1. Montana, Nevada, North Dakota and Texas did not have a regular legislative session in 2010. ⤴︎
  2. Iowa Code §§ 236.4(2), 236.5(1)(b), 664A.3(6), 724.26. ⤴︎
  3. Mich. Comp. Laws § 600.2950a. ⤴︎
  4. Okla. Stat. tit. 22, § 1105(b). ⤴︎
  5. Idaho Code § 67-3003(i). ⤴︎
  6. Wis. Stat. §§ 51.20(13)(cv), 51.45(13)(i), 54.10(3)(f), 55.12(10), 175.35(1)(at), 175.35(2g)(d), 941.29, 968.20(1r). ⤴︎
  7. A.B. 302, 2010 Leg., Reg. Sess. (Cal. 2010). ⤴︎
  8. A.B. 1934, 2010 Leg., Reg. Sess. (Cal. 2010). ⤴︎
  9. Cal. Penal Code § 12031(a)(1), (g). ⤴︎
  10. A.B. 1810, 2010 Leg., Rg. Sess. (Cal. 2010). ⤴︎
  11. 16 U.S.C. § 1a-7b. ⤴︎
  12. Me. Rev. Stat. Ann., tit. 12, § 756. ⤴︎
  13. Id. ⤴︎
  14. S. 3425, 96th Gen. Assemb. (Ill. 2010). ⤴︎
  15. S. 1700, 214th Leg. (N.J. 2010). ⤴︎
  16. S. 6005-A, 2010 Leg., 232d Sess. (N.Y. 2010). ⤴︎
  17. H. 4102, 186th General Court, 2010 (Mass.). ⤴︎
  18. S.B. 1108, 49th Leg., 2d Reg. Sess. (Ariz. 2010). Note that a permit is still required to carry a concealed firearm into an establishment that serves alcohol. Ariz. Rev. Stat. Ann. § 4-229. ⤴︎
  19. S. 2379, 83rd Gen. Assemb., 2d Sess. (Iowa 2010). ⤴︎
  20. H.B. 214, 58th Leg., 2010 Gen. Sess. (Utah 2010). ⤴︎
  21. S.B. 308, 150th Gen. Assemb., 2009-2010 Reg. Sess. (Ga. 2010). ⤴︎
  22. See H.B. 556, H.B. 1272 & S.B. 534, 2010 Reg. Sess. (La. 2010). ⤴︎
  23. S.B. 2862, 2010 Reg. Sess. (Miss. 2010). ⤴︎
  24. New Mexico Stat. Ann. § 30-7-3(4)(b). ⤴︎
  25. S.B. 3012, 106th Gen. Assemb., 2d Sess. (Tenn. 2010). The legislation also repeals the provision that was enacted last year allowing CCW permit holders to carry firearms in certain establishments that serve alcohol. The repeal and re-enactment was in response to a November 4th ruling by Chancellor Claudia Bonnyman holding that language distinguishing different types of establishments was unconstitutionally vague. ⤴︎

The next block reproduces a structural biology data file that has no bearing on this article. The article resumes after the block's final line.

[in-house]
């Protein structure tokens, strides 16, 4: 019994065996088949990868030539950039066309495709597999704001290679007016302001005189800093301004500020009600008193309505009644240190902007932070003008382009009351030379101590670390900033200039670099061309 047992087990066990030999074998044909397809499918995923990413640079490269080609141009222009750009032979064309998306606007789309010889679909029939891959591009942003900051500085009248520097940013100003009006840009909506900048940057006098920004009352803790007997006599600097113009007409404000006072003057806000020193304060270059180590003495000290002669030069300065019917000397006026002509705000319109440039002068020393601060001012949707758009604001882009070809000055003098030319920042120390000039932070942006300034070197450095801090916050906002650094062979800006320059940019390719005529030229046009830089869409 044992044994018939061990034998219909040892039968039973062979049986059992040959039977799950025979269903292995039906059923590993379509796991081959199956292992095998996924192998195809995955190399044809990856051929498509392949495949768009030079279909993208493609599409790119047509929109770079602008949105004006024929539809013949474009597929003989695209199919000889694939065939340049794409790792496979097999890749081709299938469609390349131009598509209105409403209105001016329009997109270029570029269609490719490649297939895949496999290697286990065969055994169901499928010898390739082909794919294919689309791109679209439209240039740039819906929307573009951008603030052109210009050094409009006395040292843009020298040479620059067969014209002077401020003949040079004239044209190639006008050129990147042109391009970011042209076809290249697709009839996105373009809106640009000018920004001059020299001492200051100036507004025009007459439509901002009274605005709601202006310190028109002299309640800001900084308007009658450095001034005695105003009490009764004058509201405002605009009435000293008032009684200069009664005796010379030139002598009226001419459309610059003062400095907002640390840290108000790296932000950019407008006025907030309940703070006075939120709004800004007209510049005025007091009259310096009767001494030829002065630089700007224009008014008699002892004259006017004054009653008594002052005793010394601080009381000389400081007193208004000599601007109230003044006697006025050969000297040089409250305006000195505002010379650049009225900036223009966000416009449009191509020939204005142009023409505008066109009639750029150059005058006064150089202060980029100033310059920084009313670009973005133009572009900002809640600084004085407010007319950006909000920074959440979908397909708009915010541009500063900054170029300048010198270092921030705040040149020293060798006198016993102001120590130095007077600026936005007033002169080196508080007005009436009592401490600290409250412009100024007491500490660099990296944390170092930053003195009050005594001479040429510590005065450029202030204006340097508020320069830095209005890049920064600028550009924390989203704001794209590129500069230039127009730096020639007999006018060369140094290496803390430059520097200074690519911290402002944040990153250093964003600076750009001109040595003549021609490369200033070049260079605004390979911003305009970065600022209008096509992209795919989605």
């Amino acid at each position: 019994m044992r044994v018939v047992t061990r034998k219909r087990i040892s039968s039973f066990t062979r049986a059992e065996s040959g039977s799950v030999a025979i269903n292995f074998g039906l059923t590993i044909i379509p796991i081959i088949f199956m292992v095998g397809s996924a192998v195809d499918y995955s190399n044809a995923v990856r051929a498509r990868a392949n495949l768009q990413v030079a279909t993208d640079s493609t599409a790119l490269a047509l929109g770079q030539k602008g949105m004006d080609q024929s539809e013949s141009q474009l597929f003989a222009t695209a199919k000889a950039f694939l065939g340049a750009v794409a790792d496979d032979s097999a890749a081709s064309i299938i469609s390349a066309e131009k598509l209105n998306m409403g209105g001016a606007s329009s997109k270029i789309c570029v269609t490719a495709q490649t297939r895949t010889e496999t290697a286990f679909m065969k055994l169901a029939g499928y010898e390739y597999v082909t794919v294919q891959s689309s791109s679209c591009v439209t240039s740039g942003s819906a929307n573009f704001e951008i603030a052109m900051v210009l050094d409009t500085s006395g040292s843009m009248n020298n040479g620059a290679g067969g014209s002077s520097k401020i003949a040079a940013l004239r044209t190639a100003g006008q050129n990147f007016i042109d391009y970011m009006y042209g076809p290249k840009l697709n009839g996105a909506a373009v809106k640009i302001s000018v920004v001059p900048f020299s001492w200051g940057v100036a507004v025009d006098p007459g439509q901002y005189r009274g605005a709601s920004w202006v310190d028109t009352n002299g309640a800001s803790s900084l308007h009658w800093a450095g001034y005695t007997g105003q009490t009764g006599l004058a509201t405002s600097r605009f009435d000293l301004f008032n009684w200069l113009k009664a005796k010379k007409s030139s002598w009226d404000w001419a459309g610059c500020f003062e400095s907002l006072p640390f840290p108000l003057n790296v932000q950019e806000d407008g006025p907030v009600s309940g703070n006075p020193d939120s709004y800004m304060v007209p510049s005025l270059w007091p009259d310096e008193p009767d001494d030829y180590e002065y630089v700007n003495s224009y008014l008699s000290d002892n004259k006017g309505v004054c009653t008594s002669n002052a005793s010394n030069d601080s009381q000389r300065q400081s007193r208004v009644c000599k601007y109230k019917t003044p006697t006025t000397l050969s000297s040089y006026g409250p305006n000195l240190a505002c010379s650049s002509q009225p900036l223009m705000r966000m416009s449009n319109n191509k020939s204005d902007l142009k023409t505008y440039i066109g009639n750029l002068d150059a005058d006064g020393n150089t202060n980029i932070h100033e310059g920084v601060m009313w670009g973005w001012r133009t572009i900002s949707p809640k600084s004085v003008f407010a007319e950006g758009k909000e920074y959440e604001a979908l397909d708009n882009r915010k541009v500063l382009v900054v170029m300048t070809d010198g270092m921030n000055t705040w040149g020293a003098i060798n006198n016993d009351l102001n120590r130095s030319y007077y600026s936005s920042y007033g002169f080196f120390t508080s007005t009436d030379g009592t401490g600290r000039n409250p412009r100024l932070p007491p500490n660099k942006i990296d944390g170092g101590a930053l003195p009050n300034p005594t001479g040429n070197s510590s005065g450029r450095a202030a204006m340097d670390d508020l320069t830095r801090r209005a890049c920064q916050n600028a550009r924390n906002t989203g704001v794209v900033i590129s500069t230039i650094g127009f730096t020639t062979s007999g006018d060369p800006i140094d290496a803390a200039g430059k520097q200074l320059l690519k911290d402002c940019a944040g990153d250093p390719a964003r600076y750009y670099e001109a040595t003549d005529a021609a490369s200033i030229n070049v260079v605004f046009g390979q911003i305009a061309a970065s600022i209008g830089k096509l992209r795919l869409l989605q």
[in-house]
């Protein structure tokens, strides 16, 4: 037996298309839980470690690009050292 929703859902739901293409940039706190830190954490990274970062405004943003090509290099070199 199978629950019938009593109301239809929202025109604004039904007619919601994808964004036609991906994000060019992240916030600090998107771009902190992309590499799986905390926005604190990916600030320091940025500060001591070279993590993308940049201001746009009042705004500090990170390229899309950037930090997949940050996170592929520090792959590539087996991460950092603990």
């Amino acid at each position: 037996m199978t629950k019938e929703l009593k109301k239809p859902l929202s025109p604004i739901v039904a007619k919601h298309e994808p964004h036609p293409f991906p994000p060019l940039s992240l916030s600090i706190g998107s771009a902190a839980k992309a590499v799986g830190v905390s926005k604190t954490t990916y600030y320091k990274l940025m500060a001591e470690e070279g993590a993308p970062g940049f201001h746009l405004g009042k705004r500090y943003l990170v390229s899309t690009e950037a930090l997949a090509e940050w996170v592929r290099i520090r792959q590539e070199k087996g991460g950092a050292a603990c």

26. H.B. 505, 2010 Gen. Assemb., Reg. Sess. (Va. 2010); S.B. 334, 2010 Gen. Assemb., Reg. Sess. (Va. 2010). ⤴︎
  27. Mont. Code Ann. § 30-20-101 et seq. ⤴︎
  28. Tenn. Code Ann. § 4-54-101 et seq. ⤴︎
  29. H.B. 186, 26th Leg., 2d Sess. (Alaska 2010). ⤴︎
  30. H.B. 2307, 49th Leg., 2d Reg. Sess. (Ariz. 2010). ⤴︎
  31. H.B. 589, 60th Leg., 2d Reg. Sess. (Idaho 2010). ⤴︎
  32. S.B. 89, 85th Leg. Sess. (S.D. 2010). ⤴︎
  33. S.B. 11, 2010 Gen. Sess. (Utah 2010). ⤴︎
  34. H.B. 95, 60th Leg. (Wyo. 2010). ⤴︎
  35. See Firearms Freedom Act, State by State, http://firearmsfreedomact.com/state-by-state/ (last visited Aug. 9, 2010) (tracking Firearms Freedom Act legislation). ⤴︎
  36. Firearms Freedom Act, The Firearms Freedom Act (FFA) is Sweeping the Nation, http://firearmsfreedomact.com/ (2010) (admitting that the Acts are “primarily a Tenth Amendment challenge to the powers of Congress under the ‘commerce clause,’ with firearms as the object – it is a state’s rights exercise.”). ⤴︎
  37. Mont. Shooting Sports Ass’n v. Holder, No. CV-09-147-M-DWM-JCL (D. Mont. Aug. 31, 2010)(magistrate findings and recommendation granting motion to dismiss). ⤴︎
  38. H.R. 1065, 116th Gen. Assemb., 2d Reg. Sess. (Ind. 2010). ⤴︎